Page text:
“The Soul’s intelligence may not arrive through rational analysis but through a long period of rumination, and its goal may not be brilliant understanding and unassailable truth, but rather profound insight and abiding wisdom.” Thomas Moore

These words resonate with me as I begin to contemplate the lessons I’ve learned over the past five years since my mother’s passing. I wasn’t prepared for the loss and the deeply profound impact her death would have on me.

As a sandwich generation mother/daughter, I was lucky to get through a typical day with dinner on the table, laundry started but rarely finished, and attempting to work  from home, so I could also care for my mom and children. Every day was organized chaos to say the least. It was also very easy to ignore my own needs as I sought to take care of everyone else’s.

The weekend before my mom passed, I remember being very angry with her as I perceived certain behaviors she was demonstrating as giving up. I called her out on them and she politely asked me to lower my voice. I went to bed and she stayed in her room most of the weekend before dying of a massive heart attack the following Monday morning. It was the most traumatic experience I’ve ever faced. I was alone and emotionally unprepared in every way.

I recently came to the realization that she wasn’t giving up at all, but rather reflectively wrapping things up and preparing to let go of her life. She had picked at her food all weekend and tossed her oxygen cables aside as I could hear her wheezing in the next bedroom. My frustration, was actually fear disguised. I was beginning to mourn her loss before she even passed, but didn’t realize it at that time.

It’s only now that I can truly appreciate how her death provided me with a deepening understanding of love, loss, and the inevitable transformation time has brought me. Here are a handful of lessons about making peace with myself that I’ve learned:

Lesson 1: There is no one size fits all as it relates to grief. Be grateful for the pain as it is what will cause the greatest change in you and accept help from others in all ways it shows up. Let go when you are ready. Keep the things that matter to you and don’t feel guilty about the hand painted porcelain elephant your mom loved. It’s truly okay to send it along to its next owner.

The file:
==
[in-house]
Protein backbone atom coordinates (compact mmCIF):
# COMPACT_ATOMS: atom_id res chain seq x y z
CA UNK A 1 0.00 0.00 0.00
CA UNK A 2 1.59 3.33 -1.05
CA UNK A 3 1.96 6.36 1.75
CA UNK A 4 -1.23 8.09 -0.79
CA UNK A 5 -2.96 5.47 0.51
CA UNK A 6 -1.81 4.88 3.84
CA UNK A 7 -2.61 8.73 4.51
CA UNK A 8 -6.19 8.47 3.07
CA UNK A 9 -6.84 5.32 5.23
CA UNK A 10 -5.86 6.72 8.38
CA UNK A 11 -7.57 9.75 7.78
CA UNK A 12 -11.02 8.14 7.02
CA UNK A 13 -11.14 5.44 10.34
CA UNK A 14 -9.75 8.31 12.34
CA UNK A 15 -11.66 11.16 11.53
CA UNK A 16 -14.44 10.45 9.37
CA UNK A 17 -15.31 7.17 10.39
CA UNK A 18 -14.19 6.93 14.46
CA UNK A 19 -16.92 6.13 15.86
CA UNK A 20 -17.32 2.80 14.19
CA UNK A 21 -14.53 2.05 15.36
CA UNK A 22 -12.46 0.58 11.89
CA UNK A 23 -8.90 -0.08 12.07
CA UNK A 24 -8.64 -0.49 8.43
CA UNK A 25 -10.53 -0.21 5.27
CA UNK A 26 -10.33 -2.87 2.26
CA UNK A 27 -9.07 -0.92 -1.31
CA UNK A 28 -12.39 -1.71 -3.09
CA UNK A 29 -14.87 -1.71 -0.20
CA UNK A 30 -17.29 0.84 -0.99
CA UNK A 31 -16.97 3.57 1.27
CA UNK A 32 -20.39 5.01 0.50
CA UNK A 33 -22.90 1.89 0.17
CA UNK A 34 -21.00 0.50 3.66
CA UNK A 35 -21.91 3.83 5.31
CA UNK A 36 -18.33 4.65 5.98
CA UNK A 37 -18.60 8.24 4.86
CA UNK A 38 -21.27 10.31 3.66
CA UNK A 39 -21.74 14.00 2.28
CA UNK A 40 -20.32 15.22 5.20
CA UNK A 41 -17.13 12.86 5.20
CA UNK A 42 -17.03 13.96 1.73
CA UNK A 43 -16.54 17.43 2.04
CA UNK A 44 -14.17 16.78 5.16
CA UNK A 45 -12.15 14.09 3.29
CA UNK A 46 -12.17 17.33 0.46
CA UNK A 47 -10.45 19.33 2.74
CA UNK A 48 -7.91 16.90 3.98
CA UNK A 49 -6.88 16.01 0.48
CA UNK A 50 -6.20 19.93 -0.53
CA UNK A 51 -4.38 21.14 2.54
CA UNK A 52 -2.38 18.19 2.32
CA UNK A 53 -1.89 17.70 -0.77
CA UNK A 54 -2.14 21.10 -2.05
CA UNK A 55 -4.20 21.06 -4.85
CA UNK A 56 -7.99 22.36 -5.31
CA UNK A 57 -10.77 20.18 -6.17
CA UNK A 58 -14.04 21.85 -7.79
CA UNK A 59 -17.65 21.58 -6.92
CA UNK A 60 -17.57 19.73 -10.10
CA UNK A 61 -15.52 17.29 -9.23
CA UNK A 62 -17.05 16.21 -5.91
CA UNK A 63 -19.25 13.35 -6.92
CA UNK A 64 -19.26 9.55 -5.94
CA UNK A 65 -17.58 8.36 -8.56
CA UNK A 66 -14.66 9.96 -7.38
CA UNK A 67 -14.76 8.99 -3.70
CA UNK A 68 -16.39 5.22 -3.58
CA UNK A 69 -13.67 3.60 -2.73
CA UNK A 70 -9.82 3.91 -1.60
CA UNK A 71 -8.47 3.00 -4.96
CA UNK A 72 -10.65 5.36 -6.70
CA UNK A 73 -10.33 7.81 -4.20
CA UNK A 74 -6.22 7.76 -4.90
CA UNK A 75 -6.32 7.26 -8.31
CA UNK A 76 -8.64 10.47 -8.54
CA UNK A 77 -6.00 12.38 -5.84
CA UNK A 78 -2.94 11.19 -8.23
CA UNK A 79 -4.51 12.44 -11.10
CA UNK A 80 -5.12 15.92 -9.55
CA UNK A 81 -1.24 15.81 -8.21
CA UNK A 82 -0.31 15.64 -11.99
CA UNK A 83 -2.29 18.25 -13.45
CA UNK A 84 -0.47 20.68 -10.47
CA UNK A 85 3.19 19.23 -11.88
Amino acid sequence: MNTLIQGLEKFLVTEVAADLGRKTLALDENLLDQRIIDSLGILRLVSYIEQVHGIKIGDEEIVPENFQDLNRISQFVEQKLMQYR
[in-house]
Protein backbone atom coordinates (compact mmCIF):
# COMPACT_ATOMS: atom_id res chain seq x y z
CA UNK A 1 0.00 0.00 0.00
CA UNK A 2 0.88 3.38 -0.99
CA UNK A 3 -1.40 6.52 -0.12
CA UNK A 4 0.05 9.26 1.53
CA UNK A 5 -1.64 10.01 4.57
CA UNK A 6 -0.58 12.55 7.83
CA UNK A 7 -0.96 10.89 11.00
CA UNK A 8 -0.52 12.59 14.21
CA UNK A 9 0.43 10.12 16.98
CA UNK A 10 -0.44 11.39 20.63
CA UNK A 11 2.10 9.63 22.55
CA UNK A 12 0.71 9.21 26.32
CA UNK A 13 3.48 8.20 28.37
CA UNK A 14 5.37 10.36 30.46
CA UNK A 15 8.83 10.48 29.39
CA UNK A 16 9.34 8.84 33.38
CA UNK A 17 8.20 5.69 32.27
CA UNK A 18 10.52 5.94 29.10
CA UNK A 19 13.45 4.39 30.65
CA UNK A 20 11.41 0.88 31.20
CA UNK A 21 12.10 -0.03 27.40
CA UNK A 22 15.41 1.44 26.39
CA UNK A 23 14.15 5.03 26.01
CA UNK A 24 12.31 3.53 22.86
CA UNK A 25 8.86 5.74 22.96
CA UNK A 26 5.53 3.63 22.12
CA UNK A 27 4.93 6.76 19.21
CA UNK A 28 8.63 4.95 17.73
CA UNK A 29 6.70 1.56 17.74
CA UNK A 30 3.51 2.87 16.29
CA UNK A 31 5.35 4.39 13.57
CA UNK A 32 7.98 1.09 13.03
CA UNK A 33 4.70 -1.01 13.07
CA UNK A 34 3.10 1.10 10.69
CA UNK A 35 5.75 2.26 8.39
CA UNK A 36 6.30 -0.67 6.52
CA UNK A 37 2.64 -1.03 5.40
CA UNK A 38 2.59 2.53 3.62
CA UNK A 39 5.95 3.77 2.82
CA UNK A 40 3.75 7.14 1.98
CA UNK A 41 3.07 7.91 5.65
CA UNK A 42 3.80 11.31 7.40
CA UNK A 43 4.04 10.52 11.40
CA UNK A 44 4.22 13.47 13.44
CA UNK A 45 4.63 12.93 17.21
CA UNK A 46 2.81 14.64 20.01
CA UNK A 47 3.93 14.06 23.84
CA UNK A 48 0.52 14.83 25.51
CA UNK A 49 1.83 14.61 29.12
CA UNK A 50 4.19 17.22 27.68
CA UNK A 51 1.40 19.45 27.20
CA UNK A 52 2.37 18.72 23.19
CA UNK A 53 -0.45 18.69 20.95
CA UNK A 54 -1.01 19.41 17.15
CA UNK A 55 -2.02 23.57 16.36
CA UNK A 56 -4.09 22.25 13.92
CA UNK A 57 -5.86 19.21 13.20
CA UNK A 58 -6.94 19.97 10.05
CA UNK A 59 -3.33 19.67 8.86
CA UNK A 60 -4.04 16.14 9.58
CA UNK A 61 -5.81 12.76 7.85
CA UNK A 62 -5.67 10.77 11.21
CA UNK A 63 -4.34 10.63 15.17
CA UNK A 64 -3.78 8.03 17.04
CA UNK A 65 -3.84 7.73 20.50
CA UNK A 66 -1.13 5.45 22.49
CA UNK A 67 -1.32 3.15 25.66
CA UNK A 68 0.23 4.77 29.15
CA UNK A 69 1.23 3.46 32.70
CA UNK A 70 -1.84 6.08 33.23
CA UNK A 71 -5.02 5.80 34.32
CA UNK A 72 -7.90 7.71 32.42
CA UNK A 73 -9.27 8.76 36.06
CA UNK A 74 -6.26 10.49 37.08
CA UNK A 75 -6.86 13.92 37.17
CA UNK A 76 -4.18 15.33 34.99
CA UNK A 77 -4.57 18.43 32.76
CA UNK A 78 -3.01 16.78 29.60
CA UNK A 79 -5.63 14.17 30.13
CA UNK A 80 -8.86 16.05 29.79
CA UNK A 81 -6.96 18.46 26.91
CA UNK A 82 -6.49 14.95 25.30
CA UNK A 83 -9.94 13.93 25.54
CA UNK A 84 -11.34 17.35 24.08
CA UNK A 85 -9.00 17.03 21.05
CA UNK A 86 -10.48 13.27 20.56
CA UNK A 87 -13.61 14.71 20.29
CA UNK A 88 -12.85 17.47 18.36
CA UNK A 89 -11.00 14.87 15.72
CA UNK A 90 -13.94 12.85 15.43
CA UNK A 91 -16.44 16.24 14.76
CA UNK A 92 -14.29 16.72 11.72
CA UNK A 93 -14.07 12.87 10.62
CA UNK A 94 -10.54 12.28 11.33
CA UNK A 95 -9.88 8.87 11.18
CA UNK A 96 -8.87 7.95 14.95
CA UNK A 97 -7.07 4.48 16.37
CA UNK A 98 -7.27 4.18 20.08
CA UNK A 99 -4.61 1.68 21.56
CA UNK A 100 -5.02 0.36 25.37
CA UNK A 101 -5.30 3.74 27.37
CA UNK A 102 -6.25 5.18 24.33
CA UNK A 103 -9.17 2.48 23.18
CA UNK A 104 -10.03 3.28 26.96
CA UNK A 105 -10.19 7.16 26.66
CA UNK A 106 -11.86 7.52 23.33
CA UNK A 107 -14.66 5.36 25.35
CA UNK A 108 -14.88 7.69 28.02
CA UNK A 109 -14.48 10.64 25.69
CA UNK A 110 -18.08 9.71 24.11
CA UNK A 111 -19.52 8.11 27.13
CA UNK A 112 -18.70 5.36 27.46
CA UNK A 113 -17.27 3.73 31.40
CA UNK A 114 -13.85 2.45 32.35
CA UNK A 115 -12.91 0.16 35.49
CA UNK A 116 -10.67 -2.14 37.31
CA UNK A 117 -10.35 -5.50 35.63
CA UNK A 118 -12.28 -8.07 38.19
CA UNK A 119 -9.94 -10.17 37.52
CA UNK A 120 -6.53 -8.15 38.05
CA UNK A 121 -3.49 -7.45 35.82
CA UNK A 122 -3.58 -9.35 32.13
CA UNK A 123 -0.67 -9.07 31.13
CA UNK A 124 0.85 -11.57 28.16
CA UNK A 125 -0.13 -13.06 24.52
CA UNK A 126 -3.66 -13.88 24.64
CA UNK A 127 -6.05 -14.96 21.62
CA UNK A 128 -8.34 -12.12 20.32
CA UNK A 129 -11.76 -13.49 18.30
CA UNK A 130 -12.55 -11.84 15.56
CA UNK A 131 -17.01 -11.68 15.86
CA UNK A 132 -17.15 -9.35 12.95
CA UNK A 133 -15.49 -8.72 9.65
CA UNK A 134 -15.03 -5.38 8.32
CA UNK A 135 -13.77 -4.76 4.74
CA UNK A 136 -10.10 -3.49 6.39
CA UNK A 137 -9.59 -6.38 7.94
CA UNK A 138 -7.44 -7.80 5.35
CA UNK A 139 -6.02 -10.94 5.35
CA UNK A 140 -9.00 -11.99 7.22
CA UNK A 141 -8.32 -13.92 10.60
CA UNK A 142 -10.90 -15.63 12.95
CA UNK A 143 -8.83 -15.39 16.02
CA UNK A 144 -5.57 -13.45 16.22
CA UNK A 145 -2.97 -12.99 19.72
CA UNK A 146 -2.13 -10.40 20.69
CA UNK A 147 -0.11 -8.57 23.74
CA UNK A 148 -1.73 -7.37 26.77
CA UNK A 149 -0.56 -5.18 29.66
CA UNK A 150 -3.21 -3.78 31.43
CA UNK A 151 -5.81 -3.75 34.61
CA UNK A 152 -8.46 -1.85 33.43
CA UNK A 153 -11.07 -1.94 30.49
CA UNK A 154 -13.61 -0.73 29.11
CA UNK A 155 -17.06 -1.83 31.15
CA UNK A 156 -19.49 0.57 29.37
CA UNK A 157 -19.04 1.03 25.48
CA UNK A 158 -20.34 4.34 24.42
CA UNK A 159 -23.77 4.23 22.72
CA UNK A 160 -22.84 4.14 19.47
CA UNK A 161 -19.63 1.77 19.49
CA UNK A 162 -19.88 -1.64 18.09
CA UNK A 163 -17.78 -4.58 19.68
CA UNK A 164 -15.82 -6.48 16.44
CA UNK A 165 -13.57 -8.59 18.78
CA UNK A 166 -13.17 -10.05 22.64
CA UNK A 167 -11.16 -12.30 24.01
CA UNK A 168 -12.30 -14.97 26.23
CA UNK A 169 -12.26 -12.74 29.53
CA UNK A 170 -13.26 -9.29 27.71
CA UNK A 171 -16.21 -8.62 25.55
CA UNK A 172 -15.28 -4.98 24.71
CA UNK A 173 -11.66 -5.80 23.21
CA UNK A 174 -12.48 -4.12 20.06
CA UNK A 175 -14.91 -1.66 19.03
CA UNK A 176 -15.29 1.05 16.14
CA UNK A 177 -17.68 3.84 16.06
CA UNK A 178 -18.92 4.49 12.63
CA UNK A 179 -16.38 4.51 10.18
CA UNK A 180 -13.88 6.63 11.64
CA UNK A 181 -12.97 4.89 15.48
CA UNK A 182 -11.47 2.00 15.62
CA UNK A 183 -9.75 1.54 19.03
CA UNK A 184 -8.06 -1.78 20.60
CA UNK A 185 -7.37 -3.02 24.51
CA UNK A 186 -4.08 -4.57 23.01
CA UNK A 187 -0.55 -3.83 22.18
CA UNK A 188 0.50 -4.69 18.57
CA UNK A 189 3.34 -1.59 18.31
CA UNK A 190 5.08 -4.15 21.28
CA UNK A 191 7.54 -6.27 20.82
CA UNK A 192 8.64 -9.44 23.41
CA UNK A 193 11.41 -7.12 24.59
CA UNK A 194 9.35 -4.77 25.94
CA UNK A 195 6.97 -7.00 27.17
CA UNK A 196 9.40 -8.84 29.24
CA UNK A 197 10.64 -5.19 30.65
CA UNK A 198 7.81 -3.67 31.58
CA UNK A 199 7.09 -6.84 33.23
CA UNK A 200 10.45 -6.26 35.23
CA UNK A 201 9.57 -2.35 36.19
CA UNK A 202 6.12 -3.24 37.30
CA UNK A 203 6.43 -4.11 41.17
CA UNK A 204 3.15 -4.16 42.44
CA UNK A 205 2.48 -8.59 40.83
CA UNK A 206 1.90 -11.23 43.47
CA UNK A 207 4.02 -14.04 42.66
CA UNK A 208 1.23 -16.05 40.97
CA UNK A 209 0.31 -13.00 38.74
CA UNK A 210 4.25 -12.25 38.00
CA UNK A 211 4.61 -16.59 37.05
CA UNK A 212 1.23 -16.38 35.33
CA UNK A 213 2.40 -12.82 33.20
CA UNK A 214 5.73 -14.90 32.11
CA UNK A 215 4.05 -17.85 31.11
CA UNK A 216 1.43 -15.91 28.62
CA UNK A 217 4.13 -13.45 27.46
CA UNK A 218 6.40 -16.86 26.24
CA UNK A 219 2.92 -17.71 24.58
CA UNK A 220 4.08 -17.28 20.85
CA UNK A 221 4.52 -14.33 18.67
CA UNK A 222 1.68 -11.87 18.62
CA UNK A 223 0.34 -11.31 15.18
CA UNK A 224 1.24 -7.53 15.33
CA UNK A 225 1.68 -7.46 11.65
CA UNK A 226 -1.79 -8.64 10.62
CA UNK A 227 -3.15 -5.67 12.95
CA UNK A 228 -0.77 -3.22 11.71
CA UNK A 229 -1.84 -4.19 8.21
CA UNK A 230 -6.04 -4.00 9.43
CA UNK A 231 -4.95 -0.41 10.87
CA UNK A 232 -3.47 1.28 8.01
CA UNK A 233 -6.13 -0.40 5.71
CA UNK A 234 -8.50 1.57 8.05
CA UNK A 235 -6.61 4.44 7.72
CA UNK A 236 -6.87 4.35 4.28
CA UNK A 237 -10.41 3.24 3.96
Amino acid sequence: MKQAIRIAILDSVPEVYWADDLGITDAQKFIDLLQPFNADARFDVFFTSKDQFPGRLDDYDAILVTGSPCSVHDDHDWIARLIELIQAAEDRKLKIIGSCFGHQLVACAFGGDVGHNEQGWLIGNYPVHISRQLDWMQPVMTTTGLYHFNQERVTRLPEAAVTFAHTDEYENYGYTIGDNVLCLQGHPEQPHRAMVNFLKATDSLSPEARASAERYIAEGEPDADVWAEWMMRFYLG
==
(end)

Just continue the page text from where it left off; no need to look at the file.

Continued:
Lesson 2: Be the best parent, daughter, wife, sister, husband, son or brother, you are capable of being and know that some days you won’t be good at it. Some days you may really suck, and life will still go on. Get comfortable with the concept of “for now” as in, “for now, this is the best I can do today”. Apologizing doesn’t hurt either.

Lesson 3: Love yourself so you can truly love another. This means allowing yourself to love fully and completely, even and especially if you are afraid. It’s in this vulnerability that you are capable of feeling something authentic. Hug your children, friends, parents, pets and anyone else who isn’t overwhelmed by your display of affection.

Lesson 4: Be Grateful. Write or journal often because the feelings that come from deep reflection and loss will be incredibly healing someday in the future. Find one thing everyday that you can be grateful for and write it down. Trust me on this one.

Lesson 5: Appreciate Imperfection. No one cares if your house is clean or dirty or whether you made your bed. By the way, they never did.

Lesson 6: Celebrate the little victories, and I mean even if you just got dressed and showered before noon, but also the big ones as well. My oldest son wanted a low key graduation from college, because it took him five years instead of four (due to his transfer). What he didn’t fully understand during that time, was that I needed to celebrate his accomplishment as much or even more than he did. (See Lesson 2).

Lesson 7: Take care of yourself. Drink lots of water and less wine–it causes weight gain and night sweats for many women of a certain age or switch to vodka and most importantly, get some sleep! Try meditation or yoga–these things are as good for you as eating your veggies.

Lesson 8: Put one foot in front of the other. I started walking my dog at a local park in my town and loved that it has served as a metaphor for my life as well. Even the smallest effort to start something can help you move your life forward.

Lesson 9: Make peace with your past–all of it! If you made bad choices and feel guilty–get over it because your only path to feeling better is forward. Forgive your exes, former math teachers, coaches, bosses and colleagues or anyone else who may have hurt you or you feel wronged by. The last decade would have been so much easier for me if I could have figured this one out sooner.

Lesson 10: Finally, Forgive Yourself. This for me may be the greatest lesson of all. Life is imperfect and so are we. I spent the first three years after my mother’s death feeling incredibly ashamed for being so harsh with her right before she died. I realize now that I was doing the best I could during that time. In my mother’s wisdom, she demonstrated grace and acceptance of her situation as she prepared to leave, even when her daughter was having a meltdown.

Peace for me has come in small bits and bites. I’ve learned that nothing worth knowing or deeply understanding can happen within an impatient mind. Making peace with myself has enabled me to give more to others, be of service, and share the joys and sorrows of life with those I love. I’m grateful for everyone of these lessons.